As an Amazon Associate we earn from qualifying purchases made on our website. If you make a purchase through links from this website, we receive a small commission from Amazon and other similar affiliate programs at no extra cost to you. You can read our complete legal information for more details.

Why Do RVs Tow Jeeps?

With an RV, you can travel just almost anywhere while still having the comforts of home. RV travelers enjoy the same kitchen, bathroom, living area, and bedroom each night. However, those comforts come at a cost; RVs need larger parking spaces, guzzle gas, and are not practical for driving around town. As a result, a lot of times, you’ll see RVs towing Jeeps. Why is that?

RVers tow Jeeps because they want an easy way to travel the area once they reach their camping destination, to see the sights or pick up supplies without driving their RV around. In addition, Jeep 4x4s can be easily flat towed, making them the ideal vehicle of choice.

Is it worthwhile to tow a Jeep with an RV that already gets low fuel mileage? It might seem pointless to have one vehicle tow another while you travel, but Jeeps allow campers and travelers to take full advantage of the places they visit. This post will dive into how Jeeps help RV travelers find the balance between comfortable camping and rugged adventure, and you’ll discover why Jeeps are a smart companion to RVs.

Why Are Jeeps So Popular to Tow Behind RVs?

Since its launch in the early 1940s, Jeep has become an “American Icon,” with a distinctive design, unprecedented off-road performance, and longevity; it’s easy to see why this vehicle has been around for so long. Yet, as often as we see Jeeps on and off-road, we are starting to see more of them towed behind RVs.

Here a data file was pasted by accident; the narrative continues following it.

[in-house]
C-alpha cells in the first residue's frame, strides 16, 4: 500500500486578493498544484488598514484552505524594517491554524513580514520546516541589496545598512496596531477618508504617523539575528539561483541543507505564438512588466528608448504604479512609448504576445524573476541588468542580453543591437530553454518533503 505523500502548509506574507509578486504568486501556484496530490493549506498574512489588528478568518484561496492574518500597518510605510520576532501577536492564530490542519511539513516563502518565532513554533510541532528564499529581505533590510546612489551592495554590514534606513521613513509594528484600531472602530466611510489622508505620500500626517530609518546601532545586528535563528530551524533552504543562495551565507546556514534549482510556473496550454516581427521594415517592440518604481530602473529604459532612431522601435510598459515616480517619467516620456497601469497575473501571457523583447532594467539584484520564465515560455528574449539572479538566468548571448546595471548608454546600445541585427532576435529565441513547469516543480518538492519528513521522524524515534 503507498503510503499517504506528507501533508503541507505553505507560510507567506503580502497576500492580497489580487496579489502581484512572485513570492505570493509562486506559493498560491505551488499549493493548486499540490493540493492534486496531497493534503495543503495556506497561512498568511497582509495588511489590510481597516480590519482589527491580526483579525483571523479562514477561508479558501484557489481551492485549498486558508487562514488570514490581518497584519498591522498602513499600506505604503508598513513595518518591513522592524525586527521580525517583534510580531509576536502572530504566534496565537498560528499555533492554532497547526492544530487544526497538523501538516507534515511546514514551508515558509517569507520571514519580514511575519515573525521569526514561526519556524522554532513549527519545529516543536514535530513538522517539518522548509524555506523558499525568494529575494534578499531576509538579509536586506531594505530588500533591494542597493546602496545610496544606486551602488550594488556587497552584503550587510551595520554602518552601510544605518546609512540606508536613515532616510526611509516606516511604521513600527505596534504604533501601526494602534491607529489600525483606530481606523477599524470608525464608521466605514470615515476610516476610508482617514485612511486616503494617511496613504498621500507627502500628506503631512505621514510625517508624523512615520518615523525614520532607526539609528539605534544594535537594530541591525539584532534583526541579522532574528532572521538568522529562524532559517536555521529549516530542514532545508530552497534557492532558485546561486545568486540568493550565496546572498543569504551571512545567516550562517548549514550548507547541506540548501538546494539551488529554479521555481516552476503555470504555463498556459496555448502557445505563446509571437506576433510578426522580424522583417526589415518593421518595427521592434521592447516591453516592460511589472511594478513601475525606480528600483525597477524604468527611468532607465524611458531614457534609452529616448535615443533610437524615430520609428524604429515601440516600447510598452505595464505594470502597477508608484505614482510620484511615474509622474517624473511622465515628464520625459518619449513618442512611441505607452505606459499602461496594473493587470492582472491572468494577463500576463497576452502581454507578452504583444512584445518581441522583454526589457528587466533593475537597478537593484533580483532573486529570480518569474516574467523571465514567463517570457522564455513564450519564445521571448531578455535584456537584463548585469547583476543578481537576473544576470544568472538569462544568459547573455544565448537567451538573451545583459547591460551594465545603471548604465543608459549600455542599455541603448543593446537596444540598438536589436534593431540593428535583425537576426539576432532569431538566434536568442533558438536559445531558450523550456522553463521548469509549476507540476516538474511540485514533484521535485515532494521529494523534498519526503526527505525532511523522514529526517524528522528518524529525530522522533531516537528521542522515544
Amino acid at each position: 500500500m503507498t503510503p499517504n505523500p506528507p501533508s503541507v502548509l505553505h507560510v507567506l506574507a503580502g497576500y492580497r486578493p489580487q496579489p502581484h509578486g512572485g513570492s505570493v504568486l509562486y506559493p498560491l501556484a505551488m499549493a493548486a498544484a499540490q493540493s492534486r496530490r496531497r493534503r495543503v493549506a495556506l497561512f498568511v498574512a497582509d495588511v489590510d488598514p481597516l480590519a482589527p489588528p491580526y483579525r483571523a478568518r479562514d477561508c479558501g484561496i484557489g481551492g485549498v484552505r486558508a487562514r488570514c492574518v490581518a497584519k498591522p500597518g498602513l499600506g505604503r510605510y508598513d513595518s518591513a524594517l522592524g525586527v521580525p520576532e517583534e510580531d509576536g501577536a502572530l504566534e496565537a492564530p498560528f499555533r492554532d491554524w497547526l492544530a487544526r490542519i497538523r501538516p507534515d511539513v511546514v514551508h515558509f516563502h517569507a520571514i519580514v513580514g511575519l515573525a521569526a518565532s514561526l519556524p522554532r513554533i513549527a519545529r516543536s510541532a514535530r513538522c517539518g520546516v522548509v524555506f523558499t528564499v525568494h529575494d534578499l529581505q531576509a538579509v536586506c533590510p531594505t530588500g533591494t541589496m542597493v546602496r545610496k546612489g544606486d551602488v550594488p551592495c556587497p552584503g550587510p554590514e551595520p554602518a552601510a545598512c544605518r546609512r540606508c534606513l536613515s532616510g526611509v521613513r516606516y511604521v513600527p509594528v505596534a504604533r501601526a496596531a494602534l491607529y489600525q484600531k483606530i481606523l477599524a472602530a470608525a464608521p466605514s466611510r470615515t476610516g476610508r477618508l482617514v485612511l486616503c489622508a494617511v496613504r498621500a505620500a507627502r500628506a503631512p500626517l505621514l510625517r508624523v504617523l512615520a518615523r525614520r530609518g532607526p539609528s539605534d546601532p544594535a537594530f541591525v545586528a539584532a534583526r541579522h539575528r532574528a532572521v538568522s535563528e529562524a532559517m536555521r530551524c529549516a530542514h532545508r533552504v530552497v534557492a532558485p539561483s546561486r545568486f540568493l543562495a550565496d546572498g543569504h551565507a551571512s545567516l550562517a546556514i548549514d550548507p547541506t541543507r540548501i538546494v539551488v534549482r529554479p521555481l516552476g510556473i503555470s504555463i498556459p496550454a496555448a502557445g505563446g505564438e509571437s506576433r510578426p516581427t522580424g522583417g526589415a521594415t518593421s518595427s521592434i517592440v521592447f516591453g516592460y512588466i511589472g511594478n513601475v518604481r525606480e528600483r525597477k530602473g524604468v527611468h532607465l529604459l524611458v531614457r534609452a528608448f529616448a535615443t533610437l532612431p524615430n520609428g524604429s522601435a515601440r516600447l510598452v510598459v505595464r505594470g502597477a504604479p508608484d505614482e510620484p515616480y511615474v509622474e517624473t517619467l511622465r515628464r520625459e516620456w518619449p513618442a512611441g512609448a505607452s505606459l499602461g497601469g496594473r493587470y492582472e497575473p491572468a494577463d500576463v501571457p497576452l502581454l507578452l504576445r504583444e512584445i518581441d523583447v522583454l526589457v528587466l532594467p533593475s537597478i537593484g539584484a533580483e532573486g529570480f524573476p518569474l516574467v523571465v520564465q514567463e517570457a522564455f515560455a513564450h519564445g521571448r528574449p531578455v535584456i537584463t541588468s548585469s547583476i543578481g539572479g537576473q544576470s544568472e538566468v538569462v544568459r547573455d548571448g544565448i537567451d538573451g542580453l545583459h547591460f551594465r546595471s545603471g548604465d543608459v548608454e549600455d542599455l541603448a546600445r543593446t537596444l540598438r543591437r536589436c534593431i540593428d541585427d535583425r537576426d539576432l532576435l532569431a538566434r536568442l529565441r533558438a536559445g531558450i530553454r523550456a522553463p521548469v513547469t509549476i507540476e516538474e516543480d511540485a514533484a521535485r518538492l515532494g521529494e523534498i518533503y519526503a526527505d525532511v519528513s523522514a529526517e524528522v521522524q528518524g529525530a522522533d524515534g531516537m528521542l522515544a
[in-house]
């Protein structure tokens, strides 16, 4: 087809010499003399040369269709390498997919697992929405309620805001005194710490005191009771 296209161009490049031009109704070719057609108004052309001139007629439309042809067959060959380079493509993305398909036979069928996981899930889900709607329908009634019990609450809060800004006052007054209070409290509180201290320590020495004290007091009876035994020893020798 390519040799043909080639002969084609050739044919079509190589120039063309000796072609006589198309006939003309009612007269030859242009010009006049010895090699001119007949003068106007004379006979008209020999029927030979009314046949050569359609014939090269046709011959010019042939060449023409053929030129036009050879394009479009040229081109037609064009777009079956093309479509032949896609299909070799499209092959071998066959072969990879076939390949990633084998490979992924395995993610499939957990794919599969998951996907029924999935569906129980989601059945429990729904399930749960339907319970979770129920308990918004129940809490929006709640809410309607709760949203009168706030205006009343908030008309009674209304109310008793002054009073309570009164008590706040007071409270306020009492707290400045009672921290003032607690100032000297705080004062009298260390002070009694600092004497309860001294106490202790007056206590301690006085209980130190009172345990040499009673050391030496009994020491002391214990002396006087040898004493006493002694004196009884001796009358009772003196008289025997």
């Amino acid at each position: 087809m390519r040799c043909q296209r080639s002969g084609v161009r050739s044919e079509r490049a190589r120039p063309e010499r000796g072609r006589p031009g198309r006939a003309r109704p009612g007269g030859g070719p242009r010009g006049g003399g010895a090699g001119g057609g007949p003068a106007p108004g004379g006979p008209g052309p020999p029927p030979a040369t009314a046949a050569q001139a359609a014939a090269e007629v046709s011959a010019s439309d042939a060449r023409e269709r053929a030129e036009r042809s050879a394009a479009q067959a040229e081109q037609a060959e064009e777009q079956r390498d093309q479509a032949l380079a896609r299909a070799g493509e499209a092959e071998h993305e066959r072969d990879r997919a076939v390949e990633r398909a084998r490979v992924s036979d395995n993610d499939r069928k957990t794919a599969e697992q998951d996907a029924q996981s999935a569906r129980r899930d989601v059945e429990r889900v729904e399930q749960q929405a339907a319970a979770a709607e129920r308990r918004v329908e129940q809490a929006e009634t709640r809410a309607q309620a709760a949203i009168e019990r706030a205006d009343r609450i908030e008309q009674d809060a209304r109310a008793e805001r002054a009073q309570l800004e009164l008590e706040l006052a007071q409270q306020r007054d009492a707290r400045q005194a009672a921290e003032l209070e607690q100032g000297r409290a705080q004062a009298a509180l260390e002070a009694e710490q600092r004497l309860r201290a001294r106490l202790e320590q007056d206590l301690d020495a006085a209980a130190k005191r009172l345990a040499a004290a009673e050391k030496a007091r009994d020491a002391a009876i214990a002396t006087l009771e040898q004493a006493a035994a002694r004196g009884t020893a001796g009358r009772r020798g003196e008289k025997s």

Jeeps are much more popular to tow behind RVs than other vehicles. Though other vehicles are also towed behind RVs, Jeeps, especially Jeep Wranglers, are the most common choice. Odds are, if you have been on a road trip, you have seen an RV towing a Jeep. One of the reasons Jeeps are so popular is because they can easily be hooked and unhooked from an RV. 

What is Flat Towing?

Flat towing, sometimes known as “four-down towing or dinghy towing,” is the process of towing a vehicle behind an RV and not on a car-hauler trailer or tow dolly. It requires attaching a tow bar from the RV to the toad (slang for a towed vehicle) and allowing it to roll along behind the motorhome with its own four tires on the pavement. 

Flat towing works by having a hitch mounted to the RV, which connects easily to the Jeep once a tow bar is installed.  The flat tow makes hooking and unhooking faster because the Jeeps tow bar can easily be connected to and disconnected from the RV while still being safe with safety chains and brake assist options.

A steel or aluminum tow bar connects the two vehicles together at three points, one at the RV hitch and two on the towed vehicle’s front. Following is a list of the necessary components needed for safe flat towing.

  • RV hitch: The part attached to the RV’s chassis for towing.
  • Tow bar: Connects the toad to the RV for safe flat towing.
  • Baseplate kit: Vehicle-specific parts installed on the front frame of your toad.
  • Safety cables: Steel cables attached from the toad to the RV in case of a tow bar failure.
  • Wiring harness: Allows the toad’s brake lights, turn signals, etc., to work in conjunction with the RV lights.
  • Supplemental braking system: Synchronizes the toad’s brakes with the RV’s brakes.

The Jeep’s design makes it simple to tow it behind an RV; many Jeep models, including the Wrangler, Gladiator, Cherokee, Patriot, and Liberty, can be flat towed.